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Google Earth KMZ files of hammerhead sharks tagged with Wildlife Computers miniPAT archival tags and SPOT6 tags. Files of animals tagged with MiniPAT tags include an MELE polygon, which is the 'Maximum extent of location estimates', that is, a polygon enclosing all position estimates at the maximum error level (100 km). Collectively, movements are restricted within state waters with no hammerheads moving across state or International boundaries.
This record provides an overview of the scope and research output of NESP Marine Biodiversity Hub Project A5 - "Defining connectivity of Australia’s hammerhead sharks". For specific data outputs from this project, please see child records associated with this metadata. -------------------- Hammerhead sharks are the focus of conservation management through recent listing on Convention on International Trade in Endangered Species of Wild Fauna and Flora (CITES) and Convention on the Conservation of Migratory Species (CMS). The clear data gap for Department of the Environment and Energy (DoEE) and Great Barrier Reef Marine Park Authority (GBRMPA) is connectivity of populations across national and international jurisdictions. This project applies genetic and satellite telemetry to examine the movement and connectivity of hammerhead sharks. This will help determine use of Australian Marine Parks (AMPs) and the Great Barrier Reef Marine Park (GBRMP), and define Biologically Important Areas (BIAs) where possible. These data will be assimilated with current research to provide a more comprehensive understanding of the status of hammerhead shark populations to inform species listing and assist management and conservation policies at national and international levels. Planned Outputs • A report outlining the results of genetic and movement analysis of hammerhead shark populations in northern Australia, Indonesia and Papua New Guinea including identification of BIAs (aggregation sites) and use of CMRs where possible; revised conceptual models of stock structure and species status assessments; and a summary of Indigenous knowledge and traditional use of hammerhead sharks. • Presentation of results to key stakeholders and end users • Policy Brief (Research Summary for Managers) that describes project outcomes • Manuscripts for scientific journals outlining the results of project components (eg, genetics, movement, Indigenous use and knowledge transfer) • Presentation of recommendations at scientific conferences • Communication of findings to the broader community via social media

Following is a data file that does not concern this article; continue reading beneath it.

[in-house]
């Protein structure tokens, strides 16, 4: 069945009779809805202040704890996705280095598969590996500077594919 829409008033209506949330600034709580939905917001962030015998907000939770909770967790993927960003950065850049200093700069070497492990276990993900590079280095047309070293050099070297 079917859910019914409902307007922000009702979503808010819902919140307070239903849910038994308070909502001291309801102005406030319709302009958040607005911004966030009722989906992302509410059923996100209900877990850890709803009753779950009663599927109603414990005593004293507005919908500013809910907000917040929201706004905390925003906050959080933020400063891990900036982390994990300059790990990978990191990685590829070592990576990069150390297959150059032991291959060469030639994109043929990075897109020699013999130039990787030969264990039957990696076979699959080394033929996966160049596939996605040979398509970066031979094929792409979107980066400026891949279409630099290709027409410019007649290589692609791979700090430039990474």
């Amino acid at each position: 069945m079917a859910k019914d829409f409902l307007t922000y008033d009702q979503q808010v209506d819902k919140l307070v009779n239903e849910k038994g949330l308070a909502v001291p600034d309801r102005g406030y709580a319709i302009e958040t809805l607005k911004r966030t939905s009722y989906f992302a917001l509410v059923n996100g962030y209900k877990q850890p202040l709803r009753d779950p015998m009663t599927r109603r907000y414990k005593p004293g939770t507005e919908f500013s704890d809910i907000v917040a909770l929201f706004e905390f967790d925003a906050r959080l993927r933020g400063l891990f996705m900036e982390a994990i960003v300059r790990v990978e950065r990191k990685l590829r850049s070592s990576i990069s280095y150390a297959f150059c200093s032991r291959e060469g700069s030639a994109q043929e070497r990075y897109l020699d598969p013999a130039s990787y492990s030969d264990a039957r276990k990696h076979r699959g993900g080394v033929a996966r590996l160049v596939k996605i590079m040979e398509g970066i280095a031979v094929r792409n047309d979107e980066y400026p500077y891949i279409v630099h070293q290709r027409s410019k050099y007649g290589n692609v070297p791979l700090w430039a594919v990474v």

CSV files of location data (position estimates) for hammerhead sharks tagged with Wildlife Computers miniPAT archival tags and SPOT6 tags. Note that miniPAT data estimates may be up to 100 km (Kevin Lay, Wildlife computers pers comm). Location estimates from archival miniPAT tags also need to be considered against ARGOS location classes (see http://www.argos-system.org/manual/3-location/34_location_classes.htm). Collectively, movements are restricted within state waters with no hammerheads moving across state or International boundaries.